Can brand owners control internet sales and remain compliant with competition law?

Global Publication July 2017

Originally published in Digital Lawyer, April 5, 2017

Restrictions on internet distribution and competition law compliance generally do not mix. However, in a recent speech, Johannes Laitenberger, a high-ranking official within the Competition Directorate of the European Commission, stated that “while blanket internet sales bans are undoubtedly a restriction…this does not apply to all restraints on online sales”.

He was referring to a case, Coty, which is currently before the European Court of Justice (ECJ) for a preliminary ruling on whether online sales restrictions linked to selective distribution systems are legitimate or not from a competition law perspective.

We explain why this case will bring some much-needed clarity to an area where different competition authorities have taken different views and what this might mean for brand owners seeking to exercise control over how and where their products are sold online.

The general approach to online resale restrictions

In general, competition law takes a dim view of attempts by brand owners to restrict online sales. In its guidelines on vertical restraints published in 2010, the European Commission (the Commission) noted that the internet is “a powerful tool to reach a greater number and variety of customers than by more traditional sales methods”, that “every distributor must be allowed to use the internet to sell products” and that using a website is a form of “passive selling”, which generally cannot be restricted without such a restriction being considered “hard-core”.

More recently, in its provisional findings from the e-commerce sector inquiry (launched as part of its Digital Single Market strategy), the Commission expressed concerns that the increased price transparency and competition facilitated by the internet had led suppliers to seek to take back control, including by resorting to the imposition of an increasing number of contractual restrictions on online sales in an attempt to better control distribution. The Commission considered that certain of those practices would require further investigation.

However, the Commission also recognised that, exceptionally, restrictions may be legitimate. In her September 2016 speech announcing the e-commerce provisional report, the European Commissioner responsible for competition, Margrethe Vestager, explained that there can be valid reasons for suppliers imposing certain pricing and availability restrictions on internet sites which might preserve the existence of bricks-and-mortar shops, or maintain a luxury brand’s image of exclusivity.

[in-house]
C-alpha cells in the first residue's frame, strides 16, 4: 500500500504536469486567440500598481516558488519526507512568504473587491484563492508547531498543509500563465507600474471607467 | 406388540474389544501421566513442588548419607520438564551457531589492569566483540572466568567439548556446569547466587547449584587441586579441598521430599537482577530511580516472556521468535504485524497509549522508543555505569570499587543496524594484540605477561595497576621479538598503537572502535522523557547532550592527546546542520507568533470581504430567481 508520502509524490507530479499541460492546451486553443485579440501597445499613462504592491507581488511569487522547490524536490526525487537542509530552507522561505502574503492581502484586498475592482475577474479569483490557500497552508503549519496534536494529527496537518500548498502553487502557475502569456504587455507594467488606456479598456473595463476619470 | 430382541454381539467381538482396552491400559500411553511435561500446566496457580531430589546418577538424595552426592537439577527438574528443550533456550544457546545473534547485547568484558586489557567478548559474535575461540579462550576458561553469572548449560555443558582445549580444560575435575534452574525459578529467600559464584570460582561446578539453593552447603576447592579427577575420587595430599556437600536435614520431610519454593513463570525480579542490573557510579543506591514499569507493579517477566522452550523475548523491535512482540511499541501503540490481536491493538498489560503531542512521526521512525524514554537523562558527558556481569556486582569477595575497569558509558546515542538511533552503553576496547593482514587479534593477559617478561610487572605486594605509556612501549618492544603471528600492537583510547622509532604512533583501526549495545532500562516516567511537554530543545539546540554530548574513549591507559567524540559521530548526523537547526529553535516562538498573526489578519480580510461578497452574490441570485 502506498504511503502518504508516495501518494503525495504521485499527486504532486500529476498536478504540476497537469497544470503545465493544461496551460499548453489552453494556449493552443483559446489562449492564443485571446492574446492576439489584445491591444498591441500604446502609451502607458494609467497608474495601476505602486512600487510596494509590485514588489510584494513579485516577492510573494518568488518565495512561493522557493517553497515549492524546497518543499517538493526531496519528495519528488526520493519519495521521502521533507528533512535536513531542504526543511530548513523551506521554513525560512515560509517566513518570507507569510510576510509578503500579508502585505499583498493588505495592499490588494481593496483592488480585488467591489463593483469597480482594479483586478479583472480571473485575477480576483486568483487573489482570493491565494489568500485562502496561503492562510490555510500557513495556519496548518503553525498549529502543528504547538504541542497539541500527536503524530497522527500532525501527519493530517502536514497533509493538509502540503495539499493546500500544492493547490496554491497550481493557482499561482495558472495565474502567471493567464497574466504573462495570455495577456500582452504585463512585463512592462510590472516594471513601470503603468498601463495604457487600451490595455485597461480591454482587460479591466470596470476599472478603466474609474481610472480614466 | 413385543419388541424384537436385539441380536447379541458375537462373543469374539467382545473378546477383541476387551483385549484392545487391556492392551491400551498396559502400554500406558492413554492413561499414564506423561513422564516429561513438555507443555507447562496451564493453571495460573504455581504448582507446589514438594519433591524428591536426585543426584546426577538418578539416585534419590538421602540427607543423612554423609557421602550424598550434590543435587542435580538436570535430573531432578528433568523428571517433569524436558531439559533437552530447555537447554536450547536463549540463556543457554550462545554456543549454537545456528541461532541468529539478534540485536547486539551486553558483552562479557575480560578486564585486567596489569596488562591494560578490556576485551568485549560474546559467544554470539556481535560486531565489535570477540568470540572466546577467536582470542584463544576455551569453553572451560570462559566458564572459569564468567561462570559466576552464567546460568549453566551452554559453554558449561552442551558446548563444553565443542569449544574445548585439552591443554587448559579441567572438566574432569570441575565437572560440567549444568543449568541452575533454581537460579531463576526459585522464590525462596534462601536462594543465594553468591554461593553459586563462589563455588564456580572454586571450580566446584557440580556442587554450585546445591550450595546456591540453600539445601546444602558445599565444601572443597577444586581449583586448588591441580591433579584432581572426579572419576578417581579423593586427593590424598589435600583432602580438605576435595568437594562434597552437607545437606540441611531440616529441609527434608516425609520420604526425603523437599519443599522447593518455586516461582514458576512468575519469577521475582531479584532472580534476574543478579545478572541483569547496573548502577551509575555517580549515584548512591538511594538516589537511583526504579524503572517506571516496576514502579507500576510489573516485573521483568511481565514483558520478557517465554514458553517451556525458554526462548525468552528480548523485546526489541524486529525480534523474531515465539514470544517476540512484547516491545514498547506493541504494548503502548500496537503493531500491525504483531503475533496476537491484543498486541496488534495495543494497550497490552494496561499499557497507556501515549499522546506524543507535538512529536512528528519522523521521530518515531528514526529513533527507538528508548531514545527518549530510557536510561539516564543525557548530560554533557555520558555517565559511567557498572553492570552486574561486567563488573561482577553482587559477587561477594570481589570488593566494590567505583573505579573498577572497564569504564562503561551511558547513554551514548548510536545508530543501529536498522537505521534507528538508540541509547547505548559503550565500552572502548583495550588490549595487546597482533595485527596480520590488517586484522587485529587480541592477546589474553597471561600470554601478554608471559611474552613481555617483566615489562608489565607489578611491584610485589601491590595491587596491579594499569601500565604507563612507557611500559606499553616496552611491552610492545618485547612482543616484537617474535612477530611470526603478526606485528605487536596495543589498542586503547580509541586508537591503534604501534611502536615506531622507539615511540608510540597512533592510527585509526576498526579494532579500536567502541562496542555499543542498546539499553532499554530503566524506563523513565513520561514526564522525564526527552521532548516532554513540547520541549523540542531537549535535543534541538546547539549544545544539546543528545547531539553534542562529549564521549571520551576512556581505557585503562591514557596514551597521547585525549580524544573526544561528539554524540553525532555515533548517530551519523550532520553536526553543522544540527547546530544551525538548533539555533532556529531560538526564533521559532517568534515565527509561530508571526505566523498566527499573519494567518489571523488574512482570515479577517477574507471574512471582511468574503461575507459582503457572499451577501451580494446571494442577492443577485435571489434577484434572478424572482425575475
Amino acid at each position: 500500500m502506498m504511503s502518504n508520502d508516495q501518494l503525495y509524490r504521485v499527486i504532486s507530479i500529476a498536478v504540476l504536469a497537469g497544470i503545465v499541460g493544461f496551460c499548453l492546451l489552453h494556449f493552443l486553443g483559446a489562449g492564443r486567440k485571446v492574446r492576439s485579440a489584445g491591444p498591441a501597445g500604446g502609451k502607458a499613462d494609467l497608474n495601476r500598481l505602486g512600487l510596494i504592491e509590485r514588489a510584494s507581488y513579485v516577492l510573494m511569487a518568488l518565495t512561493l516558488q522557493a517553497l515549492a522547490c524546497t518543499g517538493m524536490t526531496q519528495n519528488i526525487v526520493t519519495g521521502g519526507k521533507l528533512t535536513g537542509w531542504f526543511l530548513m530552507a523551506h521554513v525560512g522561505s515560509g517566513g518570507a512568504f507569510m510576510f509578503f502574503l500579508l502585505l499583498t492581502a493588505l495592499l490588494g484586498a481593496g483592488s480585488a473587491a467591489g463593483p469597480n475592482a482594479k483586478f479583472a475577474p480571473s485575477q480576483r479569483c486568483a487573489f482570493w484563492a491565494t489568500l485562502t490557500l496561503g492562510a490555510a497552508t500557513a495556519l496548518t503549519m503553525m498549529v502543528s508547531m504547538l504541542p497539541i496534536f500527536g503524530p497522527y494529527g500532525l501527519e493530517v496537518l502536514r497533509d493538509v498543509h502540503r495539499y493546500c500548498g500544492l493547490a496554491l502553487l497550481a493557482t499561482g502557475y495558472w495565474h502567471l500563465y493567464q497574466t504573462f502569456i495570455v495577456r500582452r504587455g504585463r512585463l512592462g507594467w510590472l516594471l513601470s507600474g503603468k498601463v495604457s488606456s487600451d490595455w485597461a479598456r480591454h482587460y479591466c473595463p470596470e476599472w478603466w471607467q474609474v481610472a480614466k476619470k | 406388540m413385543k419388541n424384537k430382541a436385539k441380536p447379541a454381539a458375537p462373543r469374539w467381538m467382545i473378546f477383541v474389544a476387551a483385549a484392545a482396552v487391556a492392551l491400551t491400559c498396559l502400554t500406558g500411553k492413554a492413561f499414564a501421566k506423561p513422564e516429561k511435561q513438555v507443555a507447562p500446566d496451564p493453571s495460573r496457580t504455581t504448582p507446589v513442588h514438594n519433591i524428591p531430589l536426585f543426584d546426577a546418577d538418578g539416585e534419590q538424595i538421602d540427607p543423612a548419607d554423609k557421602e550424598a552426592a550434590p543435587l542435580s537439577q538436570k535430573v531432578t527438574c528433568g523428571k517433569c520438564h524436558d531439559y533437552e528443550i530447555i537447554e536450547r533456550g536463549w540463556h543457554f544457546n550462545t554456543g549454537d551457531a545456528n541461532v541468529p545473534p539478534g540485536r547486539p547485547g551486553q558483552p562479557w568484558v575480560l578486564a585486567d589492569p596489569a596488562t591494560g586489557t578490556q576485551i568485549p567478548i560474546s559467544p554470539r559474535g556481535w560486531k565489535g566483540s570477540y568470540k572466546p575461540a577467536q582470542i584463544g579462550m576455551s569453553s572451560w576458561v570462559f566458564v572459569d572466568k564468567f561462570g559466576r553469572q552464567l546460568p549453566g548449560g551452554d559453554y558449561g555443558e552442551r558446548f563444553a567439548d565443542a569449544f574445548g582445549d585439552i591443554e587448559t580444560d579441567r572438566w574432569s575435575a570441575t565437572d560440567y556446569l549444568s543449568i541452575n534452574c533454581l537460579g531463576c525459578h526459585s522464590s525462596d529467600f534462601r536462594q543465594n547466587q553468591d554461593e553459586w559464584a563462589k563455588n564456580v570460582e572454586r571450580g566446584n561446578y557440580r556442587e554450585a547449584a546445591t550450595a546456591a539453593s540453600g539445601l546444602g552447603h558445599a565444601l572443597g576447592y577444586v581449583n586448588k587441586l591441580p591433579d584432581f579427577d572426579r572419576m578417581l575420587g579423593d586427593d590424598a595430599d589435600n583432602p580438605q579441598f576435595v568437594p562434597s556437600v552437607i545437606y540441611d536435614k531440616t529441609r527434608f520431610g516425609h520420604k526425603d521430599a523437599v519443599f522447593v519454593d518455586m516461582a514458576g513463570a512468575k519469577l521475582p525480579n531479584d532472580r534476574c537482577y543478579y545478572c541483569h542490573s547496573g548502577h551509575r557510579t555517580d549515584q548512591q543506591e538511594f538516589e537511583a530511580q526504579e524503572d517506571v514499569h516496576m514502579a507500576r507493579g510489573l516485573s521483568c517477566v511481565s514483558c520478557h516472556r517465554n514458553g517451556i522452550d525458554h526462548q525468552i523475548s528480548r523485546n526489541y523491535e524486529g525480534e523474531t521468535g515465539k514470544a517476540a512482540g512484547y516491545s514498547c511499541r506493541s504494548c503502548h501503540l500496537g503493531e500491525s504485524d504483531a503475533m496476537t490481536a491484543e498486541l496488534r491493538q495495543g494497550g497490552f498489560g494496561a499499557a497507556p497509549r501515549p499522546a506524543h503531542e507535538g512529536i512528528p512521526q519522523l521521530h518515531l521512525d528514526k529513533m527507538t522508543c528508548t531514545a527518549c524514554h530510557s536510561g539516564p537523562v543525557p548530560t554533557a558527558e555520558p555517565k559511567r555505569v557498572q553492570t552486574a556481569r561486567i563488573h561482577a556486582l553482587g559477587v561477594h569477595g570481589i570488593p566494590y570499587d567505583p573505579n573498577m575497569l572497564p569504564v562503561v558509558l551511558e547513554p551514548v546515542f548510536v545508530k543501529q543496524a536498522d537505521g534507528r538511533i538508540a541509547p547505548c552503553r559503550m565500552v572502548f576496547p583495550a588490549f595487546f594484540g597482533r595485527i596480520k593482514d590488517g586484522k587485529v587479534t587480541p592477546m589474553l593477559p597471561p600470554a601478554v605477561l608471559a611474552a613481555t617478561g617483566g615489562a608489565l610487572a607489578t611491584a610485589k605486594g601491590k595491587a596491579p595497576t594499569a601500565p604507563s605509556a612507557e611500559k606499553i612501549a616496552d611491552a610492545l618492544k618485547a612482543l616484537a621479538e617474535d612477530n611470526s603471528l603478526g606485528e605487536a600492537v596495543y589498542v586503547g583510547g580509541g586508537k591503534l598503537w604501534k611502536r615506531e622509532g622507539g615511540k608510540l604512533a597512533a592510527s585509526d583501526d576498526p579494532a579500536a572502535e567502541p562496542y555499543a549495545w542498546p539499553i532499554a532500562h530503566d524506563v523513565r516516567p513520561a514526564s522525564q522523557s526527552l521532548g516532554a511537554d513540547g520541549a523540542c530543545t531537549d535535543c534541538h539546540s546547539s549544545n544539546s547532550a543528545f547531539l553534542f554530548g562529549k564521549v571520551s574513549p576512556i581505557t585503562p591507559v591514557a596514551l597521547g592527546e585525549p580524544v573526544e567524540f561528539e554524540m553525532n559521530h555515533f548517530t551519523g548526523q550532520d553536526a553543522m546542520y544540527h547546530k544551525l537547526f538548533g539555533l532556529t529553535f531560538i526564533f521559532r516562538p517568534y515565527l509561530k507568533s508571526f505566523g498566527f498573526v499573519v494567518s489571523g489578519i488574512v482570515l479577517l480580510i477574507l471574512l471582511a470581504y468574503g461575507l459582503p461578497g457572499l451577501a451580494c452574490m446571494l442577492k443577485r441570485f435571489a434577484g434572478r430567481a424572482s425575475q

In its guidelines on vertical restraints, the Commission has long suggested that certain restrictions which are legitimate when imposed on bricks-and-mortar distributors can apply to sales over the internet. So, for example, just as it is legitimate to restrict active selling (marketing) by a bricks-and-mortar distributor into a territory or customer group exclusively allocated to another, so online advertising by an internet site targeted outside an allocated territory can be restricted. The guidelines suggest that the same may be true of restrictions used in selective distribution systems, provided those systems are genuine and justified by the nature of the product.

Commission guidelines on selective distribution

Selective distribution systems restrict the number of authorised distributors not on the basis of territories but on the basis of qualitative, objective criteria linked to the nature of the product that distributors must satisfy in order to be selected. These systems are often used for the distribution of luxury or branded goods where there is a brand image to protect or where there is a need to preserve quality or to explain its use.

The Commission’s vertical restraints guidelines state that suppliers may require quality standards for the use of an internet site to resell its goods (in the same way as it might for sales via shops). In relation to third party platforms, such as online marketplaces, the guidelines note that suppliers may require that their distributors only use such platforms in accordance with the standards and conditions governing the distributor’s internet use.

This suggestion that it is permissible for suppliers’ selective distribution systems criteria to ban distributors from using certain third party internet platforms, as long as the criteria restricting such use achieve the same objectives as any bricks-and-mortar criteria, and only go as far as is necessary and proportionate to achieve the aim, seems logical. To the extent suppliers implementing selective distribution systems are permitted to prohibit sales through third party bricks-and-mortar retailers, they should be able to achieve the same objective online.